HDTV" software developed by a team of engineers at the University of
Washington sponsored by the ResearchChannel. Internet HDTV software is
compatible with both Sony HDCAM compression and HD switching technologies,
as well as Internet protocols.

The first live long distance production over Internet networks was made
possible using long-haul Internet transport from Enron Broadband Services
and Internet backbone routers provided by Juniper Networks. Electric
Lightwave Inc. provisioned the local loop from the KING 5 studios to the
Pacific/Northwest Gigapop in Seattle.

"We've demonstrated a successful convergence at the pinnacle of the
telecommunication and broadcast industries," said Amy Philipson, executive
director of the ResearchChannel. "The quality and speed of this live
production are unsurpassed, and we see this demonstration as a model and
springboard for future collaborations and experiments."

The team of engineers from the broadcast, Internet, and telecommunications
industries represent the new synergy that is pioneering the next
generation of video/Internet technologies. For this demonstration, more
than a billion bits per second of HDTV data flowed through Internet
networks - without the use of ATM or video-only networking.

"High quality, next-generation video transmission using Internet
technology is exactly the kind of application our new infrastructure
supports," said E. Ted Seitz, Vice President of Wholesale for Enron
Broadband Services. "The work that Sony and the University of
Washington/Research Channel have been doing in this area proves the
feasibility of applying unique Internet-based approaches to high-end
multimedia distribution challenges."

At the demonstration, NAB attendees had the opportunity to see the
convergence in action as HDTV streams arrived from Seattle in Sony's
exhibition booth, were directed to commodity PCs where they were decoded
and then fed into Sony's HD-Switcher for live production and compression
for Internet travel back to Seattle for KING 5's live broadcast.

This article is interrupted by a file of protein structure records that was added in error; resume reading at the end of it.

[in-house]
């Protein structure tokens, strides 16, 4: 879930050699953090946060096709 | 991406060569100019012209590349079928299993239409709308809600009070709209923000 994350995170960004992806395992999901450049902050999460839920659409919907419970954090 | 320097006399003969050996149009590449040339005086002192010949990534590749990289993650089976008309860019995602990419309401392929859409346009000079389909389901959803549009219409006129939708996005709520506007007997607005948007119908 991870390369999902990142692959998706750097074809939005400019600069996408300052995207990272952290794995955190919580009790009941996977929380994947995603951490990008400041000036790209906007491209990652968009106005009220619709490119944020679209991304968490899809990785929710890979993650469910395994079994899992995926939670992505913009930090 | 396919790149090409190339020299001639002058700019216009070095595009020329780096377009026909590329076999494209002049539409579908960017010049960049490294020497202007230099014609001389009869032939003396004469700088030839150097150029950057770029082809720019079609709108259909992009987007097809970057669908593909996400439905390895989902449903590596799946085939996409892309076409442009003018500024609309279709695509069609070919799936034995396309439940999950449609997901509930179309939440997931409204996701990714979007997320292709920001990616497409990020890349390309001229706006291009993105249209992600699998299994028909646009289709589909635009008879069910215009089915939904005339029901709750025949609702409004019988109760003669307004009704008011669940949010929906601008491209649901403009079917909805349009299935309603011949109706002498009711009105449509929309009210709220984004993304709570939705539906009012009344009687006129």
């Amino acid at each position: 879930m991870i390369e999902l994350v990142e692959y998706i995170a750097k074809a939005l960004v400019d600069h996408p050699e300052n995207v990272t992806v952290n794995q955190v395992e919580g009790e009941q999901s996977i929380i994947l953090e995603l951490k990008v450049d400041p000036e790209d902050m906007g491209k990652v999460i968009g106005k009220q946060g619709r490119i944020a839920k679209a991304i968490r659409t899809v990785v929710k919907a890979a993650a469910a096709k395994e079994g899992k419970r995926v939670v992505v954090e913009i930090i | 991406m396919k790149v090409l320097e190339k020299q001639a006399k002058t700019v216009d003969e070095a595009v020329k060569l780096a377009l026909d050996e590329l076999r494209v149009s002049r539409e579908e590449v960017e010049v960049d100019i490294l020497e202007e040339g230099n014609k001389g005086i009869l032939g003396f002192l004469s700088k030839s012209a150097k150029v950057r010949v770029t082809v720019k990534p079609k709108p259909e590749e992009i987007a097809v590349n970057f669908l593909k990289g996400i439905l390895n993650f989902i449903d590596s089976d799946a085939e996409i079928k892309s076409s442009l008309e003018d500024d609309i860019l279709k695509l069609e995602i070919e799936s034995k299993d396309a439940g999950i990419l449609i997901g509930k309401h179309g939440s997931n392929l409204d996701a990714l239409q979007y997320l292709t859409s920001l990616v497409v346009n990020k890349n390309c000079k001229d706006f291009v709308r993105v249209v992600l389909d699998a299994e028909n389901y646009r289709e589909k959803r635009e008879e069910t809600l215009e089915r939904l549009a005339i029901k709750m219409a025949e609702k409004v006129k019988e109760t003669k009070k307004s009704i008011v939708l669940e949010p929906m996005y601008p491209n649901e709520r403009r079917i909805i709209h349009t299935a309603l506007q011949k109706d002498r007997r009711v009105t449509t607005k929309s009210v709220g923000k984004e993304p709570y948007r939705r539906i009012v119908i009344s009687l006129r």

According to Hugo Gaggioni, Vice President of Technology for Sony
Electronics' Broadcast and Professional Company, "This demonstration is
significant in that it shows that digital convergence can happen at the
high-end of professional broadcast services and we also see a fast
adoption towards consumer-level implementation."

The joint demonstration will continue through the NAB Convention. For more
information about the technology used in this demonstration, see

# # #

Internet HDTV Project Participants:

ResearchChannel/University of Washington
ResearchChannel sponsors University of Washington experiments to pioneer
new methods of Internet based distribution for broadcast quality video
programming, ResearchChannel is building high quality channels of direct
communication about research news, discoveries, and applications with the
public and between institutions. For more information
see: or write

Sony Electronics' Broadcast and Professional Company (BPC) provides
advanced products and systems for a variety of professional and broadcast
markets, including production, corporate, industrial, government,
security, medical and education. BPC products, systems and applications
are designed to facilitate the transition to digital technologies and the
emerging broadband network era, while managing current assets. Sony BPC
products and services include those for broadcast and professional
acquisition, production, storage, data management, system integration,
digital imaging, digital printing, large and small venue display and
projection needs. BPC is a division of Sony Electronics Inc., a
U.S. company that had record sales exceeding $11 billion for fiscal year
1999. For more information, visit For
information regarding the nearest Sony authorized dealer or service
location, call 1-800-686-SONY. Press releases and digital images are